Cooler Master MasterBox TD300 Mesh Review (Page 4 of 4)

Page 4 - Installation and Conclusion

The installation process was quite decent for a mini-tower case. As someone who has put together and taken apart many computers, the build process was quite interesting compared to other cases I have used. Cooler Master included all the necessary supplies inside a small plastic bag held inside of the case. This method of packaging is quite standard. A cardboard box would be a slight improvement over a plastic bag as they are more secure, reducing risk of loose parts floating around in transit, possibly damaging the interior of the case. I took out any necessary screws and got to work. The fan hub simplified my cable routing process as I had a central location for any future fan installations.

When installing my motherboard, I did not have any issues regarding the standoffs. The standoffs were installed properly and securely. The front I/O was simple enough to route to the motherboard and is long enough to route through the bottom of the shroud with ease. The drive bay used had a unique installation, having proprietary tool-free clips to attach onto your 3.5” drives, allowing you to slide in the drive into place. All you have to do is attach a clip to each side of the drive, then push it into the bay.

Despite my cable management being slightly rushed and messy, it does not really matter from a visual perspective as the right panel is not glass. In this case, it is still important to try your best, as you do not have much room and should remain organized throughout given your lack of space. The Cooler Master MasterBox TD300 Mesh provides a good number of tie-down points. Routing cables was simple enough using the intended runways, but it was even further streamlined through the ability to remove each panel. By removing all the panels, including the front and top panels, I found the cable routing process to be a lot easier to manage. The cable grommets alongside the motherboard tray makes passing through cables from the back of the case to the front of the case incredibly easy, minimizing the number of visible cables. Despite using a minimum number of components, I did find a bit of difficulty when installing my PSU as it was a very tight fit.

In my opinion, the Cooler Master MasterBox TD300 Mesh looks astonishing. The MasterBox TD500 Mesh was one of my favorite designed cases back in 2020, and here it is again in a smaller mATX form. I absolutely love it. There is a bit of missing detail when it comes to the tempered glass side panel, but this is not a big issue at all. The diamond patterned mesh front panel is especially nice when the RGB lights shine through it. This mesh panel adds physical appeal, better airflow, and reduces dust intake. Is there anything else you could want in a front panel?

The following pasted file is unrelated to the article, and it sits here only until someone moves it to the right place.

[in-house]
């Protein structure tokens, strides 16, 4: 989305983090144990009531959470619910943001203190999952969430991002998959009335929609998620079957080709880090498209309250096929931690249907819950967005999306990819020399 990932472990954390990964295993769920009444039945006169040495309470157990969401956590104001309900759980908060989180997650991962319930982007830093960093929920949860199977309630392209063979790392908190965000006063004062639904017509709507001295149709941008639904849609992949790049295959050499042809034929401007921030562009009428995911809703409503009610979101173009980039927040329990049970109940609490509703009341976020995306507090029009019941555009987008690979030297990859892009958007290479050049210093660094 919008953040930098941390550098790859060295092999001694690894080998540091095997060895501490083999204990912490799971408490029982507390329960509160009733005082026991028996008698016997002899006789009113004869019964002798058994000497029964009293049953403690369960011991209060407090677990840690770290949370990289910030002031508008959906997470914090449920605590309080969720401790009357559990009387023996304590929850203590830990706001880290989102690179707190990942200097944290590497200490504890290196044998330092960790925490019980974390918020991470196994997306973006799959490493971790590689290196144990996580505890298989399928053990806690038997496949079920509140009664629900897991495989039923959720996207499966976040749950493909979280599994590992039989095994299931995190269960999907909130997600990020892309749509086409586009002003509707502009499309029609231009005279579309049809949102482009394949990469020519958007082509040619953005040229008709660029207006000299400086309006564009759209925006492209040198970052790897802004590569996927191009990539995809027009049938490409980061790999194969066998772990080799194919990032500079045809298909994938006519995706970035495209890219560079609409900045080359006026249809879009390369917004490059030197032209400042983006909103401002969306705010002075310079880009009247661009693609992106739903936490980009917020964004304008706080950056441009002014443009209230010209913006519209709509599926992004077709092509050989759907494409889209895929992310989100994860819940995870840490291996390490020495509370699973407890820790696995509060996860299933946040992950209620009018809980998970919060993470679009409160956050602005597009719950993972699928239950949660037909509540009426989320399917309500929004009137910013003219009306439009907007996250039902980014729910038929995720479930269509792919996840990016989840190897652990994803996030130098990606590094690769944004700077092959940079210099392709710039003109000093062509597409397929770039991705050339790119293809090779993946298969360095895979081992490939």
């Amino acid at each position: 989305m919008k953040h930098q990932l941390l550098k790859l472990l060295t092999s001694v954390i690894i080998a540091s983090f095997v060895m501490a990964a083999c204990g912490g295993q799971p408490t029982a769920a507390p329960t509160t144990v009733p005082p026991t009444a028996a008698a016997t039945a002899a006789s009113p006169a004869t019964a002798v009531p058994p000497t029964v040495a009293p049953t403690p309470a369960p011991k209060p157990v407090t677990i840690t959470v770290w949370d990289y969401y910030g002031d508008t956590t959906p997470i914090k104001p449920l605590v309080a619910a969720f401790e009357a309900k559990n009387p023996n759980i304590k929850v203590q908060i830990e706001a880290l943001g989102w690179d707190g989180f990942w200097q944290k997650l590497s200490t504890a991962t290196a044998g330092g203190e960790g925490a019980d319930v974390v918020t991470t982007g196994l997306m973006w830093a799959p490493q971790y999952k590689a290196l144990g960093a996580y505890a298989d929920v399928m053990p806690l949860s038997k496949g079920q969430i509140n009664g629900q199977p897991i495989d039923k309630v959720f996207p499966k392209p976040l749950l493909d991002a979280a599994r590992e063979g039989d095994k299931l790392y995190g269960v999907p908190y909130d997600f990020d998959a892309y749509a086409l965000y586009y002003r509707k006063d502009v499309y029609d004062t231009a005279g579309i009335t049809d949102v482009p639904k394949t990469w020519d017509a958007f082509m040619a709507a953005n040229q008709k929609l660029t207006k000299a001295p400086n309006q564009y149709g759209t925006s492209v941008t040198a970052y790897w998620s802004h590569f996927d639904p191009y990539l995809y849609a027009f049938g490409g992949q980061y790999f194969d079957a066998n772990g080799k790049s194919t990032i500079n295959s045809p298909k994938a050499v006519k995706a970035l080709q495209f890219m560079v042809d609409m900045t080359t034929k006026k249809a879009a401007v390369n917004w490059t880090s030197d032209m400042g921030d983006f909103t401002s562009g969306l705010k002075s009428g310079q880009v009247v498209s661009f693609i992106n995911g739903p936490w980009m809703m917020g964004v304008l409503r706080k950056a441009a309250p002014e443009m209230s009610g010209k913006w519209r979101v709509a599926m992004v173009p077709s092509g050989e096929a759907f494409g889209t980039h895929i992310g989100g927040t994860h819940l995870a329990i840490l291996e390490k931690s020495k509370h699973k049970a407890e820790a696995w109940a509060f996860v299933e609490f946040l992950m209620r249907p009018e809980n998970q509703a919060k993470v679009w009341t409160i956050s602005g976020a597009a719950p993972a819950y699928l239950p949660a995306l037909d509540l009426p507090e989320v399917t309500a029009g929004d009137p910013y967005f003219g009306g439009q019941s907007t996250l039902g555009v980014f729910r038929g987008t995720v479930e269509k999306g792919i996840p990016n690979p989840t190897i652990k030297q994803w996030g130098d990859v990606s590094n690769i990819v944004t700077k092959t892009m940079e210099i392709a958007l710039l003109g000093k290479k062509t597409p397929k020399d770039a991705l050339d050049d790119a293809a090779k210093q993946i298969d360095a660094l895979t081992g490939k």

The Cooler Master MasterBox TD300 Mesh provides many fan configurations. I am glad to see Cooler Master using their own shelf products, utilizing their SickleFlow series fans. If you are interested in more information about these fans, my colleague Aaron has previously reviewed the SickleFlow 120 ARGB.


Do not get me wrong, sleep is incredibly important for any human being. I know this, I just do not sleep for other reasons. Just like how sleep is important, your PC case is important as well. Cooler Master has done a great job with the MasterBox TD300 Mesh. I really appreciate how innovative this product really is. The ability to remove each panel, including the top panel, makes the build process so much better, especially for a mini-tower. Mini-towers are notoriously harder to build in due to their lack of space, but by removing a couple panels, it allows easy access, enabling you to move around the case with ease. That being said, the build process was surprisingly good, only having a couple tight but possible fits. The ARGB and PWM hub make connecting fans so much easier as well. The appearance is nothing but exceptional, having a great color scheme partnered with nice edges. The diamond pattern on the mesh is simply beautiful. The way that each panel seamlessly fits flush against each other looks very clean. The included fans have a high quality to them, being Cooler Master’s very own SickleFlow 120 ARGB fans. There are some areas that could be improved. The build quality could have been better as I found the area around the rear fan to be quite bendy, making some I/O shields not fit. Additionally, the space behind the motherboard tray is barely sufficient for cable management, especially when you consider the lack of space underneath the PSU shroud. At an MSRP of $100 USD, this is definitely a decent option if you are in the market for a smaller case. If this is your first time building in a mini-tower, I would definitely recommend the Cooler Master MasterBox TD300 Mesh.

Cooler Master provided this product to APH Networks for the purpose of evaluation.

APH:Renewal Award | APH Networks Review Focus Summary:
8/10 means Definitely a very good product with drawbacks that are not likely going to matter to the end user.
7/10 means Great product with many advantages and certain insignificant drawbacks, but should be considered before purchasing.
-- Final APH Networks Numeric Rating is 7.8/10
Please note that the APH Networks Numeric Rating system is based off our proprietary guidelines in the Review Focus, and should not be compared to other publications.

The Cooler Master MasterBox TD300 Mesh is a great looking mini-tower chassis with innovative design elements to streamline the build process.

Page Index
1. Introduction, Packaging, Specifications
2. Physical Look - Outside
3. Physical Look - Inside
4. Installation and Conclusion